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3 ways a US$70 scanner can change your life

Lesa Snider | April 8, 2015
Graphic geeks love to scan things. There's something satisfying about capturing an archival quality image of a printed photo, newspaper clipping, fabric or other cherished keepsake. These days it may seem quaint to use a desktop scanner to capture images, but there's many creative and archival tasks that only a desktop scanner can perform well.

And scanning isn't limited to stuff that's flat. Keepsakes such as jewelry, pins, and other small objects are prime candidates for scanning, though you'll get better results if you drape a black or white cloth behind the object before scanning it. Other fun stuff to scan includes postcards, newspaper clippings, report cards, awards, diplomas, badges, patches, and the aforementioned concert tickets and playbills.

Recommended resolution settings

Resolution is the measurement that controls pixel size, and when you're scanning for archival purposes, higher resolution is better — to a point. Just because your scanner can capture 4800 dpi (dots per inch) doesn't mean you should scan everything at 4800 dpi; if you do, your hard drive space will vanish at warp speed. Instead, try this rule of thumb for photos: If you'll print it at 100 percent, use 300 dpi, but if you'll print it at a bigger size, multiply 300 dpi by the amount you'll enlarge it. For example, if you'll print the picture at 200 percent, scan it at 600 dpi (300 x 2), and if you'll print it at 400 percent, scan it at 1200 dpi (300 x 4).

If the item you're scanning contains text, line art, charts, graphs, or other important sharp-edged stuff, scan it at 1200 dpi (our eyes can't distinguish details at resolutions much higher than that). If you'll print the item bigger than its original size, increase the resolution by the percentage you'll enlarge it: if you'll print at 200 percent, scan it at 2400 dpi (1200 x 2), and if you'll print it at 400 percent, that's when the full 4800 dpi resolution of your scanner comes in handy. If you're posting the image online, you don't need nearly as much resolution — one-fourth of the above numbers are fine for online-only viewing.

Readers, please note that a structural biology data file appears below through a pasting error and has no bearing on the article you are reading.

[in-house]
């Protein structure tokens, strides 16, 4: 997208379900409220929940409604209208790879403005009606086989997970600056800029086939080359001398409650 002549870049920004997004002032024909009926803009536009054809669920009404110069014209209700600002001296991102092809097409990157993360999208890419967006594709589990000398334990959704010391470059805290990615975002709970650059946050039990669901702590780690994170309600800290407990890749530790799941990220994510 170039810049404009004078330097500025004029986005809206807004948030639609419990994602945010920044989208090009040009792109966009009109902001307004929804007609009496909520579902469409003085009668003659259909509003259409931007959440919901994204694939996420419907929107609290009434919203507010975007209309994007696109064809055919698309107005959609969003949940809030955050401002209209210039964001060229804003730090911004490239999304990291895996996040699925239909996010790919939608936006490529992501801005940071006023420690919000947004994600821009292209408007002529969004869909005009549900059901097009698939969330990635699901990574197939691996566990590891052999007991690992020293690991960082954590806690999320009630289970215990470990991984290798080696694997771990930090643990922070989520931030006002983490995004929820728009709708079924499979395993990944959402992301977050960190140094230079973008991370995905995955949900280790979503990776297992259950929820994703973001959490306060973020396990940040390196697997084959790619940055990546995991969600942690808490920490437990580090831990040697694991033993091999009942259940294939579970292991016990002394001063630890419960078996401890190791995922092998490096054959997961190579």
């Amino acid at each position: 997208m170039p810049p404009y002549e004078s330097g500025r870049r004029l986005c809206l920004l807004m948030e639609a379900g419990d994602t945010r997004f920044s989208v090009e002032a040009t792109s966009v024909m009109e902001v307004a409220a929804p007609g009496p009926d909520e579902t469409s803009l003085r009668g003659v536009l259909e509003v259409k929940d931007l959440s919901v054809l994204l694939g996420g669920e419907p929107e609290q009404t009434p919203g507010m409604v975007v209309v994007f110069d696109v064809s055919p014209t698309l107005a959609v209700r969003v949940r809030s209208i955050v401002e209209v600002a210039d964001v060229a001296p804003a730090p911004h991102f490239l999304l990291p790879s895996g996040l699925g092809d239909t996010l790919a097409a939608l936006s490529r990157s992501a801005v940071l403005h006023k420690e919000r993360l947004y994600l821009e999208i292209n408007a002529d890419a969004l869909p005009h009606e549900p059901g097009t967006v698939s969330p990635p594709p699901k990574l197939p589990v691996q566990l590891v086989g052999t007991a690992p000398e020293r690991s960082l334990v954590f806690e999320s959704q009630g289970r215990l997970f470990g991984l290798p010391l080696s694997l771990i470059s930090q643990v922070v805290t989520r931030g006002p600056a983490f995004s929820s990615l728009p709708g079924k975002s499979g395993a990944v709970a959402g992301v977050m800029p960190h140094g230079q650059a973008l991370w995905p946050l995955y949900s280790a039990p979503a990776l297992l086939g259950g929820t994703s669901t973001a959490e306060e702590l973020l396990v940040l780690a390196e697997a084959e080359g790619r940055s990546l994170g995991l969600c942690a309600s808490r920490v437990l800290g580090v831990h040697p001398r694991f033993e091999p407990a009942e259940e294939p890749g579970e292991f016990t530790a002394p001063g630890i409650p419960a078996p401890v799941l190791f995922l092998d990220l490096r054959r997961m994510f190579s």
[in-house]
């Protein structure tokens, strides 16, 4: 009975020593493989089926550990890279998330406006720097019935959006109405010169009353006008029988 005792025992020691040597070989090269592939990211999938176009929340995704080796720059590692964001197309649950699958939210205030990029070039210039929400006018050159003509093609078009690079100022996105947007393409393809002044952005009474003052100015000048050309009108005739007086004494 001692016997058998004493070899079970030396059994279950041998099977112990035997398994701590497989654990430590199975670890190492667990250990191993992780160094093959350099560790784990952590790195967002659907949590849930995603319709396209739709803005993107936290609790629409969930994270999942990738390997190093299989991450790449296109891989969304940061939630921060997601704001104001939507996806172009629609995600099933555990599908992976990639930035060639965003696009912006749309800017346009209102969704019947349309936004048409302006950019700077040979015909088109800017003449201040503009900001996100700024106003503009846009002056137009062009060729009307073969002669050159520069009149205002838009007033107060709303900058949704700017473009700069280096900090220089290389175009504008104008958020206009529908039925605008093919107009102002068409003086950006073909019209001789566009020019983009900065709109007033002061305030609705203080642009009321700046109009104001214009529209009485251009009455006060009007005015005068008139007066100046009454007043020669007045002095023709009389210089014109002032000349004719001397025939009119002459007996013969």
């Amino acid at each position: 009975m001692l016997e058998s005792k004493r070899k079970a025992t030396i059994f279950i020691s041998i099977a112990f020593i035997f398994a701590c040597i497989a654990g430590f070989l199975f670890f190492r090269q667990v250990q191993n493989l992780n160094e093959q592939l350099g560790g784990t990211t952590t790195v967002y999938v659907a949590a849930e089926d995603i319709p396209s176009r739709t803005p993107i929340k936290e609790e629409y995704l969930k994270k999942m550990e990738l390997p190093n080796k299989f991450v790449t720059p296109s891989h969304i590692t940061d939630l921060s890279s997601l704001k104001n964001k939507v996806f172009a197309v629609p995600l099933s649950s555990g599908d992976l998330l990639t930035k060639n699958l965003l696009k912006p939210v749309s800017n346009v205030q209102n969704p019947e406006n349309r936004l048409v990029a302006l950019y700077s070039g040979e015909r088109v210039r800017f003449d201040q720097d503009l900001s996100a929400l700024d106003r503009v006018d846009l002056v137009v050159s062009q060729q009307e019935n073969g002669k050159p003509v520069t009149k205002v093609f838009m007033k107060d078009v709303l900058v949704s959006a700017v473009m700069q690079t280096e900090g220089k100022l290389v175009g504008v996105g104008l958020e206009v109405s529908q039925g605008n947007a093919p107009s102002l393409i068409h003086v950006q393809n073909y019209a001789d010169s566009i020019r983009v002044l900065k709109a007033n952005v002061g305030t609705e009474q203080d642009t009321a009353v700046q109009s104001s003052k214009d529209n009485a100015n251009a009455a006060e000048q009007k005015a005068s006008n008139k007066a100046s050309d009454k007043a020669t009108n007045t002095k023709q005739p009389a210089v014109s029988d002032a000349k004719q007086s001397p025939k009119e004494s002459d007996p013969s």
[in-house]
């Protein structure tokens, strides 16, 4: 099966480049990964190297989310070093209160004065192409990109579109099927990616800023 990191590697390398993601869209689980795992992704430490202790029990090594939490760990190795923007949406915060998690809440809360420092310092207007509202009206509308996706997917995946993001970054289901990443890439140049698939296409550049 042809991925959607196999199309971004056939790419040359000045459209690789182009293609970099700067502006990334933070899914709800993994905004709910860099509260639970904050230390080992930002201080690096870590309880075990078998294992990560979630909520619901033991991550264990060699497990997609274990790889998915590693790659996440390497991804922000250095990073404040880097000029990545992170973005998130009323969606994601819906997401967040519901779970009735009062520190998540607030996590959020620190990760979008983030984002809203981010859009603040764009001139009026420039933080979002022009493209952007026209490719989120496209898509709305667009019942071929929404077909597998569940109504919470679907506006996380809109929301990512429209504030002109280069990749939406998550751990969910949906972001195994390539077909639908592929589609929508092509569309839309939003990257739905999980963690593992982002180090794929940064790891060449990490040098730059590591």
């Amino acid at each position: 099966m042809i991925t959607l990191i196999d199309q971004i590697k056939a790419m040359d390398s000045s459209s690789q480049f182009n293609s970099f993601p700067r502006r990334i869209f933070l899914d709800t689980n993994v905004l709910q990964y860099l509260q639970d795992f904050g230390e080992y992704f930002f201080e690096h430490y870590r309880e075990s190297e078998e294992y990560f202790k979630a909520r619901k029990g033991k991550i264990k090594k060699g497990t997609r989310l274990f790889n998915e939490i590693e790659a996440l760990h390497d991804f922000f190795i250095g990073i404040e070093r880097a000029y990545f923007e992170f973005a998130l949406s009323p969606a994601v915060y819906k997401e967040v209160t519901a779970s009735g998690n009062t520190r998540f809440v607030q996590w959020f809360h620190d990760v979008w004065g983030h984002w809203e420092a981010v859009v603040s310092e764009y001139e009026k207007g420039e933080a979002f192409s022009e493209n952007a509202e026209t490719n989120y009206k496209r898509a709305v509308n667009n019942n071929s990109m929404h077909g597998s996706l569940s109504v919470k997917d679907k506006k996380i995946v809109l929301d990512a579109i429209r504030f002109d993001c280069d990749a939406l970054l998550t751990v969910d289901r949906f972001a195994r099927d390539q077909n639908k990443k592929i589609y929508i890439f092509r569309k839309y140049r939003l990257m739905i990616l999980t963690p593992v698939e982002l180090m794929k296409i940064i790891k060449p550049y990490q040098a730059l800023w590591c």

Treat your scanner well

As portable as some scanners are, they're still fragile. If you're traveling with one, don't shake it and never put it in checked luggage. When it's time to clean your scanner's glass, don't use a paper towel unless you want to spend the rest of eternity brushing away lint. Instead, use a lint-free cloth. And don't spray glass cleaner directly onto the glass either; liquid has a nasty habit of seeping down the edges into the scanner's mechanism or worse, onto the underside of the glass where you can't reach it. Instead, spray glass cleaner onto a lint-free cloth and then wipe the glass with it.

Until next time, keep scanning, and may the creative force be with you all!

 

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